Henna (biologically known as Lawsonia inermis) is a flowering plant. Extracts from the leaves of the plant have been used since the Bronze Age (talk about being ancient!) to create a natural red-brown dye used to color skin, nails, hair, leather, and wool.
The henna plant is native to tropical and subtropical regions such as South Asia, Africa, and some parts of Australia. It is commercially cultivated in many countries, such as India, Pakistan, Saudi Arabia, and Egypt.
The henna leaves are processed, and a powder is created from them. Water is then added to the powder to create a paste, which is then used on the hair, skin, and nails. The paste is then left on the skin/hair for a few hours, or overnight for the color to stain the skin cells. The red-brown color lasts for a week or so on the skin, but stays on the hair much longer.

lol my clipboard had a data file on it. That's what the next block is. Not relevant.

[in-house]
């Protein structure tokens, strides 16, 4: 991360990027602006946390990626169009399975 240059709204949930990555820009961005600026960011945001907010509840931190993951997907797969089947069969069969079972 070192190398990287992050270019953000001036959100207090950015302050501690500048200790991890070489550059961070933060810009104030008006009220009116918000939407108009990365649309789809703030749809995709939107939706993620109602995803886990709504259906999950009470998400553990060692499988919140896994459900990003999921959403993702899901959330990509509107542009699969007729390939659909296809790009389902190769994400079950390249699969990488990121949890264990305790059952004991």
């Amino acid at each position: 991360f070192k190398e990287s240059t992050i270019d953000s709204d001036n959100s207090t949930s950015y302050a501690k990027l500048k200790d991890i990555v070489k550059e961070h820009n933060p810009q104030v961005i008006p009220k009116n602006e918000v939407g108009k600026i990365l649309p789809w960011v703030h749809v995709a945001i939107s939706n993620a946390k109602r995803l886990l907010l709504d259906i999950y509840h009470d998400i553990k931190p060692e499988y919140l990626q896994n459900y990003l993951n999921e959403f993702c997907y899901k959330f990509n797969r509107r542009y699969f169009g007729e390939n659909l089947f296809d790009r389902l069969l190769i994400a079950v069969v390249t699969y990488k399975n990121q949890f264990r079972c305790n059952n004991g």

Henna is used particularly in Africa and South Asia, especially to decorate the bride’s hands and feet. It symbolizes prosperity, happiness, and beautifies the body. Inspired by this decoration of hands, it is now a popular art all over the world.
Henna contains natural antifungal, antibacterial, antiviral elements. Furthermore, two compounds lawsone and isoplumbagin, have shown help to prevent skin cancer.